Take the 2-minute tour ×
Stack Overflow is a question and answer site for professional and enthusiast programmers. It's 100% free, no registration required.

I am working on a piece of code where I need to deal with uvs (2D texture coordinates) that are not necessarily in the 0 to 1 range. As an example, sometimes I will get a uv with a u component that is 1.2. In order to handle this I am implementing a wrapping which causes tiling by doing the following:

u -= floor(u)
v -= floor(v)

Doing this causes 1.2 to become 0.2 which is the desired result. It also handles negative cases, such as -0.4 becoming 0.6.

However, these calls to floor are rather slow. I have profiled my application using Intel VTune and I am spending a huge amount of cycles just doing this floor operation.

Having done some background reading on the issue, I have come up with the following function which is a bit faster but still leaves a lot to be desired (I am still incurring type conversion penalties, etc).

int inline fasterfloor( const float x ) { return x > 0 ? (int) x : (int) x - 1; }

I have seen a few tricks that are accomplished with inline assembly but nothing that seems to work exactly correct or have any significant speed improvement.

Does anyone know any tricks for handling this kind of scenario?

share|improve this question
    
Could you fix whatever is handing you invalid values? –  Bill Feb 28 '10 at 19:33
    
Using *reinterpret_cast<int32_t*>(&u) and some kind of bit magic (assuming a IEEE float format) would probably be the fastest that you can do in bare C++, but that loses some portability. –  Tronic Feb 28 '10 at 19:44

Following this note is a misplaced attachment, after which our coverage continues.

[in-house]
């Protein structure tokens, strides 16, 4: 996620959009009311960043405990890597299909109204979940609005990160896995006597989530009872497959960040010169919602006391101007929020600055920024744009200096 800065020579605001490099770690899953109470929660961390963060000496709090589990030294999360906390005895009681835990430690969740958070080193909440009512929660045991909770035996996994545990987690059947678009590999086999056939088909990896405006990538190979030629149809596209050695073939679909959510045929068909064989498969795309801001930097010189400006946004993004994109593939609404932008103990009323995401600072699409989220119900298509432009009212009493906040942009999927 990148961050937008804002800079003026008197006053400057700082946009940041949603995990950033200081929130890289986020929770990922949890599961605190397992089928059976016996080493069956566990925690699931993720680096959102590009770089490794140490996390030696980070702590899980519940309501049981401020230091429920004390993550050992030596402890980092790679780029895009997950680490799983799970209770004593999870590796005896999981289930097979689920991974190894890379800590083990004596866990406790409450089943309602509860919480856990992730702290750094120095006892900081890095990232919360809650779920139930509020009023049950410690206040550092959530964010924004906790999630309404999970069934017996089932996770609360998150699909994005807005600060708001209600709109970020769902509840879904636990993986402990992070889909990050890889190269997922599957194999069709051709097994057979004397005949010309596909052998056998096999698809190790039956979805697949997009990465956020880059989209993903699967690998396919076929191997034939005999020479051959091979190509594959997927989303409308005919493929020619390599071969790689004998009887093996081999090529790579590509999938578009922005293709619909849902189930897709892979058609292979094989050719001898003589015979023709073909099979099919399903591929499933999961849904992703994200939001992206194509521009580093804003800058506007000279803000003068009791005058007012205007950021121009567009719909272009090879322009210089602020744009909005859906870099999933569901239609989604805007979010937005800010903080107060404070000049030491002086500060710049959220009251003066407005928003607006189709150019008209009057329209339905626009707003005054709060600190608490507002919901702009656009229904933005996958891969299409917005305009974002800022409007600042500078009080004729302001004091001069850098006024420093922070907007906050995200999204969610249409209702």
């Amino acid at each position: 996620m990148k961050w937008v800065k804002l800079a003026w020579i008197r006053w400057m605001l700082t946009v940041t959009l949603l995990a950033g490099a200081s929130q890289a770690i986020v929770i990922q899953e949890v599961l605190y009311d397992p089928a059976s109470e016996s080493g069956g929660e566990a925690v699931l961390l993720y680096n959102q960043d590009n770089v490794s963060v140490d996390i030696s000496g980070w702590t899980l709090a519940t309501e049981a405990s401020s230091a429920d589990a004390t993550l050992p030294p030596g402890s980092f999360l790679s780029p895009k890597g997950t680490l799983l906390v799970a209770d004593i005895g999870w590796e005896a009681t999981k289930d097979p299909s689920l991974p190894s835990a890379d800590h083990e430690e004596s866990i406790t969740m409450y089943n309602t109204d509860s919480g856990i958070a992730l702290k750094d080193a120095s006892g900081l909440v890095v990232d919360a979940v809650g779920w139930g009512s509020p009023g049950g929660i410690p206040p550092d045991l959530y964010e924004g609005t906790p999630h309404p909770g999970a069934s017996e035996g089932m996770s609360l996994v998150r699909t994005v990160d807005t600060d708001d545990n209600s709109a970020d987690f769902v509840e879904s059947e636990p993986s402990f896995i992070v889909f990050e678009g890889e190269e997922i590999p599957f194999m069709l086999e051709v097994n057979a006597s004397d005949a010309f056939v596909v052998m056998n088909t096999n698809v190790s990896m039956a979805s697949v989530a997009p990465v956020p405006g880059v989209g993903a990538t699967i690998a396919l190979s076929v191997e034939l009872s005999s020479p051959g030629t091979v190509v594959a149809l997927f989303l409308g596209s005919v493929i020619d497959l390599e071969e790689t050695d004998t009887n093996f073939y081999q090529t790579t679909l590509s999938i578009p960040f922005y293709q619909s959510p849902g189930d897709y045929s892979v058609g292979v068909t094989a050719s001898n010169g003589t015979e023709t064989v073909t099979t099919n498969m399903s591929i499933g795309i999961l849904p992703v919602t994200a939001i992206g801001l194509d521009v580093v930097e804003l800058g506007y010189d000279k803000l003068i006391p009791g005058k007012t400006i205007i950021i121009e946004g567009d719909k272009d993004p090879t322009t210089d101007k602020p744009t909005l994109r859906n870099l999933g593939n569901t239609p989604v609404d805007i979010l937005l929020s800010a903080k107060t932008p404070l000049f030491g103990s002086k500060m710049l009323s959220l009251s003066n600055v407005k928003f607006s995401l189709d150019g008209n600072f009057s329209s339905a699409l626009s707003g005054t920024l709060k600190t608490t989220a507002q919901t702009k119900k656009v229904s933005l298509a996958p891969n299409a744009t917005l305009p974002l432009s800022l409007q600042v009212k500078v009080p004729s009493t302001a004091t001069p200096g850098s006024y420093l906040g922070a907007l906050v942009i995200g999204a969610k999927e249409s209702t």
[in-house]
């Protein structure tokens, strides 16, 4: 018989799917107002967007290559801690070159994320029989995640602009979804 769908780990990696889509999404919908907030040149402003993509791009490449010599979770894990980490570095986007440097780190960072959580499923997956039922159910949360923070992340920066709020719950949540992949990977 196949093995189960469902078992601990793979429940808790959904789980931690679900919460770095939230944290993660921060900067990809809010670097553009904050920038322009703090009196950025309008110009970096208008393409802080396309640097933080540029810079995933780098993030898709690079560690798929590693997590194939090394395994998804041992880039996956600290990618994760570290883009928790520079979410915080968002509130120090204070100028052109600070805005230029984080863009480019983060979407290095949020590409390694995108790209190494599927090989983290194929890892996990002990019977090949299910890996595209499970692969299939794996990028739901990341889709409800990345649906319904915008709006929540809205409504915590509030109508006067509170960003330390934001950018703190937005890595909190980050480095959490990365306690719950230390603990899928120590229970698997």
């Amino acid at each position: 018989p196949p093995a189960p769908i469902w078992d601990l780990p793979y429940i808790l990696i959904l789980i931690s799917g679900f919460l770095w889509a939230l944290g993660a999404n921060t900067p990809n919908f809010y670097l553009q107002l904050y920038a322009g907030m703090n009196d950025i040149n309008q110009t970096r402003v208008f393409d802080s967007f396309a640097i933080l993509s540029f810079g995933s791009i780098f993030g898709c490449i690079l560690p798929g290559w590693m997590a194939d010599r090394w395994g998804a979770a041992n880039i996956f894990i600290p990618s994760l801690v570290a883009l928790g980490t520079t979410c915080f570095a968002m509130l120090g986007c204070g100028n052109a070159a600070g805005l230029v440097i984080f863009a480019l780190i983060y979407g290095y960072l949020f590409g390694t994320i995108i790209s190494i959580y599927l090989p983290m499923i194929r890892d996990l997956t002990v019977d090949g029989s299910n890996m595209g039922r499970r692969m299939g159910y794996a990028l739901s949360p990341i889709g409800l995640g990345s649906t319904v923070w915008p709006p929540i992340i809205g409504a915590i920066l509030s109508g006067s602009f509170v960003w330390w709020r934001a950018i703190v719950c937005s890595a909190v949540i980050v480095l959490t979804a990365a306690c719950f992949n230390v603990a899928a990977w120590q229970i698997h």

Can the coordinates ever be negative? Also, when you haven't found anything that has "any significant speed improvement", has it crossed your mind that it might just be because if a significantly faster method existed, then the compiler would use it to begin with? ;) –  jalf Mar 1 '10 at 1:40

8 Answers 8

So you want a really fast float->int conversion? AFAIK int->float conversion is fast, but on at least MSVC++ a float->int conversion invokes a small helper function, ftol(), which does some complicated stuff to ensure a standards compliant conversion is done. If you don't need such strict conversion, you can do some assembly hackery, assuming you're on an x86-compatible CPU.

Here's a function for a fast float-to-int which rounds down, using MSVC++ inline assembly syntax (it should give you the right idea anyway):

inline int ftoi_fast(float f)
{
    int i;

    __asm
    {
        fld f
        fistp i
    }

    return i;
}

On MSVC++ 64-bit you'll need an external .asm file since the 64 bit compiler rejects inline assembly. That function basically uses the raw x87 FPU instructions for load float (fld) then store float as integer (fistp). (Note of warning: you can change the rounding mode used here by directly tweaking registers on the CPU, but don't do that, you'll break a lot of stuff, including MSVC's implementation of sin and cos!)

If you can assume SSE support on the CPU (or there's an easy way to make an SSE-supporting codepath) you can also try:

#include <emmintrin.h>

inline int ftoi_sse1(float f)
{
    return _mm_cvtt_ss2si(_mm_load_ss(&f));     // SSE1 instructions for float->int
}